I generally have an idea of what the beginning and the end will look like and a number of key scenes that will happen along the way before I start a new story. But the parts and pieces that link those scenes together are often inspired as I go!
- Who gave you the one piece of writing advice that sticks with you to this day?
Honestly, the best bit of writing advice that I ever received was a quote from Stephen King that I read. He said “Amateurs sit and wait for inspiration, the rest of us just get up and go to work.” That really resonated with me – on the days that I’m struggling , there is no quitting and hoping that it will fix itself. I use his example and try to push through – sometimes you have to write the wrong thing in order to figure out what the right thing is.
- Is there one thing you have to have when writing?
A window. I can’t stand to work without a little natural light.
- How did you choose the names of your characters?
I try to choose names that suit the character. For example, my heroine in Duke of My Heart was a performer in the past, so I tried to give her something with a little flair. My hero is a rather solitary soldier at first, so I tried to give him something strong and straightforward. But at the same time, I try to make sure the names are historically possible!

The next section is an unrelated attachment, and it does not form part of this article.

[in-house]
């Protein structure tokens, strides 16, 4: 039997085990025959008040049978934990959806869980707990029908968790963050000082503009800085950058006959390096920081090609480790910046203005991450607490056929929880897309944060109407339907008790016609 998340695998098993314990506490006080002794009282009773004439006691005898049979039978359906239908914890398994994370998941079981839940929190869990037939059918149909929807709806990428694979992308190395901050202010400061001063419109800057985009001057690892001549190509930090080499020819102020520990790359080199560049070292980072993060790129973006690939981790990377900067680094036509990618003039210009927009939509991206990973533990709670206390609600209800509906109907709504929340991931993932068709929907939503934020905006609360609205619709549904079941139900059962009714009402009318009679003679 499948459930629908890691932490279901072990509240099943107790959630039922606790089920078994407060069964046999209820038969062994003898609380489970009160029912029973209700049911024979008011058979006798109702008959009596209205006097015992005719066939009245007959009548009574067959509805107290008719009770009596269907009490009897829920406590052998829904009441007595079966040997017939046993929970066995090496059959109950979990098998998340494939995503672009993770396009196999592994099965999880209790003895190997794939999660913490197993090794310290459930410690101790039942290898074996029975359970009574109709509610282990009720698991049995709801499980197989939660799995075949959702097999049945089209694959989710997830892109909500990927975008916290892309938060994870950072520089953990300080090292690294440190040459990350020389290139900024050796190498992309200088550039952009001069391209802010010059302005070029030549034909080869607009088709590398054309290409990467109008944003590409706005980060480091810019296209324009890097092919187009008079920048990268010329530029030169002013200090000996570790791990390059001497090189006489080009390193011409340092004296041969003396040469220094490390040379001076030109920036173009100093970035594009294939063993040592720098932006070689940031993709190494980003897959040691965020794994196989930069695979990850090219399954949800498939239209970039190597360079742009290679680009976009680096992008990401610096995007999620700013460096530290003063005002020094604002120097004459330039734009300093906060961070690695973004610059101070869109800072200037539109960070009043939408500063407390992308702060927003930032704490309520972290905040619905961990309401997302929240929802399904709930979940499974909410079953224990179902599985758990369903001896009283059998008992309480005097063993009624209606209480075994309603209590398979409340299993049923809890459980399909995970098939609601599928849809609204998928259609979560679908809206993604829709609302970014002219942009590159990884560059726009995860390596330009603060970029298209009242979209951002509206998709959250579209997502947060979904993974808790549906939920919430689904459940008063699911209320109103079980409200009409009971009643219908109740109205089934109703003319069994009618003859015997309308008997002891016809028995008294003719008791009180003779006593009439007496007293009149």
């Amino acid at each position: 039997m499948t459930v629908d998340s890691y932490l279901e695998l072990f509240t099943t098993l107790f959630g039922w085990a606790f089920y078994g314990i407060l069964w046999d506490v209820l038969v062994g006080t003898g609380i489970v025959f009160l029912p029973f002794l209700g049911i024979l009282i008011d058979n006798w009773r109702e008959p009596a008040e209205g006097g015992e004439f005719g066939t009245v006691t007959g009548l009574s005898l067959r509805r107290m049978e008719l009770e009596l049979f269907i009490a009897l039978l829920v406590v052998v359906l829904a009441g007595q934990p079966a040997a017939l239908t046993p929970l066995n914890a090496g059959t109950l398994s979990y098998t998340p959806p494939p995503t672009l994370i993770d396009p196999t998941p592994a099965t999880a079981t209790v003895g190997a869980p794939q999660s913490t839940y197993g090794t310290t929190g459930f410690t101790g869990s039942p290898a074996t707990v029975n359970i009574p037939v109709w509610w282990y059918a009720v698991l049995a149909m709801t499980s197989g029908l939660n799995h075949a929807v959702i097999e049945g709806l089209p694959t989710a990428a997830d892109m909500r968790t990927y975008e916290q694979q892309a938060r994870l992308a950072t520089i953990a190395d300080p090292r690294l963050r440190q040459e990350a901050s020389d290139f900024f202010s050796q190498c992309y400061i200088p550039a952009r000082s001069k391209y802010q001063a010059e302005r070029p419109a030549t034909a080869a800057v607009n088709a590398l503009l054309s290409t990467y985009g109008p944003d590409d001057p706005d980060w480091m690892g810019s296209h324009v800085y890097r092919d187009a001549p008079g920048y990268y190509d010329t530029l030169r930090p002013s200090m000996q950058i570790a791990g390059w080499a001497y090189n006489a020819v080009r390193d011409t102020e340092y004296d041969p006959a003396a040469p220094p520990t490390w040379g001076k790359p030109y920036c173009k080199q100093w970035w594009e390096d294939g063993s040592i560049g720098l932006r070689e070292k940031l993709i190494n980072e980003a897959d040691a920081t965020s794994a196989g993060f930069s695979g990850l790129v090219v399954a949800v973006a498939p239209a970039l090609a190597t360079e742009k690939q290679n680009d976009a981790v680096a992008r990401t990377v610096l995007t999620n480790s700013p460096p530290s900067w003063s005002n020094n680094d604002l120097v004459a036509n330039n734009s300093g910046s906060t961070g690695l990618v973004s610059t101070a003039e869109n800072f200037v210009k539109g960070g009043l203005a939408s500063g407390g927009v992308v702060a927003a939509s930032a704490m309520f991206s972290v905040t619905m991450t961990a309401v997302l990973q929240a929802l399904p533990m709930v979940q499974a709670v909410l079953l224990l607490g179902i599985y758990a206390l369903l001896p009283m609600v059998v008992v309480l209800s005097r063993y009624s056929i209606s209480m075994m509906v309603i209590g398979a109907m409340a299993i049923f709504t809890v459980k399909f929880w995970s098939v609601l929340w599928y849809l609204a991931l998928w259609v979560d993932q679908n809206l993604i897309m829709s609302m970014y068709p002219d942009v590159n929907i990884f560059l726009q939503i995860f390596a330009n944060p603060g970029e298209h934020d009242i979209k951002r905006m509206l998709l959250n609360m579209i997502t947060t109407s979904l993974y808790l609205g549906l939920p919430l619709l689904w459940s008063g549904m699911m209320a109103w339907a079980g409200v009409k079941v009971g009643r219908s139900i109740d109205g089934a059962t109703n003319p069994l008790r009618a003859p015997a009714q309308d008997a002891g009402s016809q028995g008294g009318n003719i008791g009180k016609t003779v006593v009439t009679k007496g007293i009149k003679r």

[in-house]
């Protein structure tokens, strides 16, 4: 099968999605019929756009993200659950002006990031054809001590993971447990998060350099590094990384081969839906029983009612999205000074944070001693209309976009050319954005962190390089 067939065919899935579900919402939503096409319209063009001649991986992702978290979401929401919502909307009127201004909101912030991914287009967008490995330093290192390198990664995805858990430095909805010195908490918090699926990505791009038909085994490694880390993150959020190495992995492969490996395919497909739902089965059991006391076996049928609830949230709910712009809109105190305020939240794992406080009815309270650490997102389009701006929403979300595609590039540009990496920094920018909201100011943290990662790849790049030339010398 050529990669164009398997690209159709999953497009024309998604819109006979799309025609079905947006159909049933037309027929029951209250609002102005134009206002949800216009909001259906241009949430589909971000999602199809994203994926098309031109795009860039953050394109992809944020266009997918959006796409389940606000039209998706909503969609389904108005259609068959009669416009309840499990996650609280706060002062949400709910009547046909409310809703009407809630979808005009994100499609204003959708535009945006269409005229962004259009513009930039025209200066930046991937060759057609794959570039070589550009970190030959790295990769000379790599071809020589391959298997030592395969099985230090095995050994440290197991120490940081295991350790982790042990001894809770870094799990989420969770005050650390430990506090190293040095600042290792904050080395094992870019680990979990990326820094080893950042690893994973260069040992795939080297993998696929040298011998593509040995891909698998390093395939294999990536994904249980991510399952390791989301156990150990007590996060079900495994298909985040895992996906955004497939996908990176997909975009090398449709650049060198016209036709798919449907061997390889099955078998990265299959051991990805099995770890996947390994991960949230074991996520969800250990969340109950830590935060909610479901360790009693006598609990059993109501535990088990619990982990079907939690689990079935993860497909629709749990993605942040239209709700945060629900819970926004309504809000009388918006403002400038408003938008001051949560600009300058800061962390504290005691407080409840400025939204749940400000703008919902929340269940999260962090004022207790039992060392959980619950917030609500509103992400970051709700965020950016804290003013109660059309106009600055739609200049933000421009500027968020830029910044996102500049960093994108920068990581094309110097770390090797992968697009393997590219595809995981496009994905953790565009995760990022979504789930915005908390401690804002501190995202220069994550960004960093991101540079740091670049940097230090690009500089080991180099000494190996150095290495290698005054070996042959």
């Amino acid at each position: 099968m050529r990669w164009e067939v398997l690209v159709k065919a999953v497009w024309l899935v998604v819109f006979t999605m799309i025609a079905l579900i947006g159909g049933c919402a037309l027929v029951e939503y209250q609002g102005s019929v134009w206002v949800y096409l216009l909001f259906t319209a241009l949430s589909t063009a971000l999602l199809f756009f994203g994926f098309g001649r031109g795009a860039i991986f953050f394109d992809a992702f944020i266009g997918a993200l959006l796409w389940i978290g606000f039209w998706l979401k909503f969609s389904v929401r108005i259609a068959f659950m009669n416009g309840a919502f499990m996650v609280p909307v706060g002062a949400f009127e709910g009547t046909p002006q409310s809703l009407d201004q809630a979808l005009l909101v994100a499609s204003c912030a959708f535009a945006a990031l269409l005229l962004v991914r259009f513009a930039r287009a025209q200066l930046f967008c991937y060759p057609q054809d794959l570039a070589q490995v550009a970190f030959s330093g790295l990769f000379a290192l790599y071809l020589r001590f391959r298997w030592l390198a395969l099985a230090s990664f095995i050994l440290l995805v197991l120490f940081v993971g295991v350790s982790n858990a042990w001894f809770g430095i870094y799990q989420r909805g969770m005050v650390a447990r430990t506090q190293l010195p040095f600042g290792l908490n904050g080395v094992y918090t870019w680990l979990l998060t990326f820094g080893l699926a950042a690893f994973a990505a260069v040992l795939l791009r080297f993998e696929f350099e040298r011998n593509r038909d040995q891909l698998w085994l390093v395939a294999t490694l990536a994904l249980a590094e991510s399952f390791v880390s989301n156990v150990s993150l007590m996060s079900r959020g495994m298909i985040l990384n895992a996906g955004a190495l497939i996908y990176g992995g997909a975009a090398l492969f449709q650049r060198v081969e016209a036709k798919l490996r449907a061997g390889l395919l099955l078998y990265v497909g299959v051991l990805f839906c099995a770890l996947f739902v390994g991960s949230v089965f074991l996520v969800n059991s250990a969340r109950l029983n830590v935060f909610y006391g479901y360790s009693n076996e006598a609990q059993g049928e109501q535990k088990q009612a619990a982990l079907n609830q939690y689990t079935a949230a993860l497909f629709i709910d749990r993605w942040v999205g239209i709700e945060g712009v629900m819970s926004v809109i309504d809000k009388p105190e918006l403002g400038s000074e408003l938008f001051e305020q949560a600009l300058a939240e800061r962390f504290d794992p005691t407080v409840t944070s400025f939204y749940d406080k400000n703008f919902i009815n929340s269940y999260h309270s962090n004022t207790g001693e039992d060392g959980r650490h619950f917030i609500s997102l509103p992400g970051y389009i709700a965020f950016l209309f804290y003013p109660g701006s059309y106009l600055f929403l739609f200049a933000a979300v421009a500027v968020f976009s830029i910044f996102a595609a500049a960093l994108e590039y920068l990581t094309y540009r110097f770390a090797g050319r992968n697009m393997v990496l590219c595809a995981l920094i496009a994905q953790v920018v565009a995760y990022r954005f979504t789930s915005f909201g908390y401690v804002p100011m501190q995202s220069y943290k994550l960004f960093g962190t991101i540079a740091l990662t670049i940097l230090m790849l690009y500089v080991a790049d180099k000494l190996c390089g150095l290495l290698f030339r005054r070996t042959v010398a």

- How has music played a role in your life and in your writing?
I love music – any type of music, depending on the mood, but the titles of artists and songs that I could actually name could probably be counted on my fingers. I don’t usually have music on while I’m writing, but I always have it on when I’m driving, doing housework, running, or painting.